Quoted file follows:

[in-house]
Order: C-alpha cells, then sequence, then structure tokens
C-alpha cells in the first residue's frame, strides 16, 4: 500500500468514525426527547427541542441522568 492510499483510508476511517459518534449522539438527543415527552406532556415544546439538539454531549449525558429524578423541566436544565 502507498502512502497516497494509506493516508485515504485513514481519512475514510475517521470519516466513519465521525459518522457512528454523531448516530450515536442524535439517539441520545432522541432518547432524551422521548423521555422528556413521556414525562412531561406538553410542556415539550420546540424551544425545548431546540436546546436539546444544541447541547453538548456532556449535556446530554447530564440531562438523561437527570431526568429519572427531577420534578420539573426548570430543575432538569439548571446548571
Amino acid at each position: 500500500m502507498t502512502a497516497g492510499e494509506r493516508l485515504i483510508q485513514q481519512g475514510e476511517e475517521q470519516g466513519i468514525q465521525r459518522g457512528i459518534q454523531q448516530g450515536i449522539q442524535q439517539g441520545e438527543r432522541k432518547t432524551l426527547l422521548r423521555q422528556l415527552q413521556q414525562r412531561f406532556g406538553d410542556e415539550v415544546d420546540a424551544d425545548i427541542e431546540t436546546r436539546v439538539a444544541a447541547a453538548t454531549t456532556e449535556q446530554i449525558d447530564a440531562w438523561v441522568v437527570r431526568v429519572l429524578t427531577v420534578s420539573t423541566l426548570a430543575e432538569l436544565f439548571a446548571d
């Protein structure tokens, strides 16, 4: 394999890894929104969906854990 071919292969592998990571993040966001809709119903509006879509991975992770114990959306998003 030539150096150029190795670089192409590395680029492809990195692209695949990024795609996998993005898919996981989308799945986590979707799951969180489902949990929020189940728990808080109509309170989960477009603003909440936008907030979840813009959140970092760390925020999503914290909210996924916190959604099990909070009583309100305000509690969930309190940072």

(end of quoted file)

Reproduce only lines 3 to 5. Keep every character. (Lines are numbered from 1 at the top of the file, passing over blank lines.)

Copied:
C-alpha cells in the first residue's frame, strides 16, 4: 500500500468514525426527547427541542441522568 492510499483510508476511517459518534449522539438527543415527552406532556415544546439538539454531549449525558429524578423541566436544565 502507498502512502497516497494509506493516508485515504485513514481519512475514510475517521470519516466513519465521525459518522457512528454523531448516530450515536442524535439517539441520545432522541432518547432524551422521548423521555422528556413521556414525562412531561406538553410542556415539550420546540424551544425545548431546540436546546436539546444544541447541547453538548456532556449535556446530554447530564440531562438523561437527570431526568429519572427531577420534578420539573426548570430543575432538569439548571446548571
Amino acid at each position: 500500500m502507498t502512502a497516497g492510499e494509506r493516508l485515504i483510508q485513514q481519512g475514510e476511517e475517521q470519516g466513519i468514525q465521525r459518522g457512528i459518534q454523531q448516530g450515536i449522539q442524535q439517539g441520545e438527543r432522541k432518547t432524551l426527547l422521548r423521555q422528556l415527552q413521556q414525562r412531561f406532556g406538553d410542556e415539550v415544546d420546540a424551544d425545548i427541542e431546540t436546546r436539546v439538539a444544541a447541547a453538548t454531549t456532556e449535556q446530554i449525558d447530564a440531562w438523561v441522568v437527570r431526568v429519572l429524578t427531577v420534578s420539573t423541566l426548570a430543575e432538569l436544565f439548571a446548571d
């Protein structure tokens, strides 16, 4: 394999890894929104969906854990 071919292969592998990571993040966001809709119903509006879509991975992770114990959306998003 030539150096150029190795670089192409590395680029492809990195692209695949990024795609996998993005898919996981989308799945986590979707799951969180489902949990929020189940728990808080109509309170989960477009603003909440936008907030979840813009959140970092760390925020999503914290909210996924916190959604099990909070009583309100305000509690969930309190940072």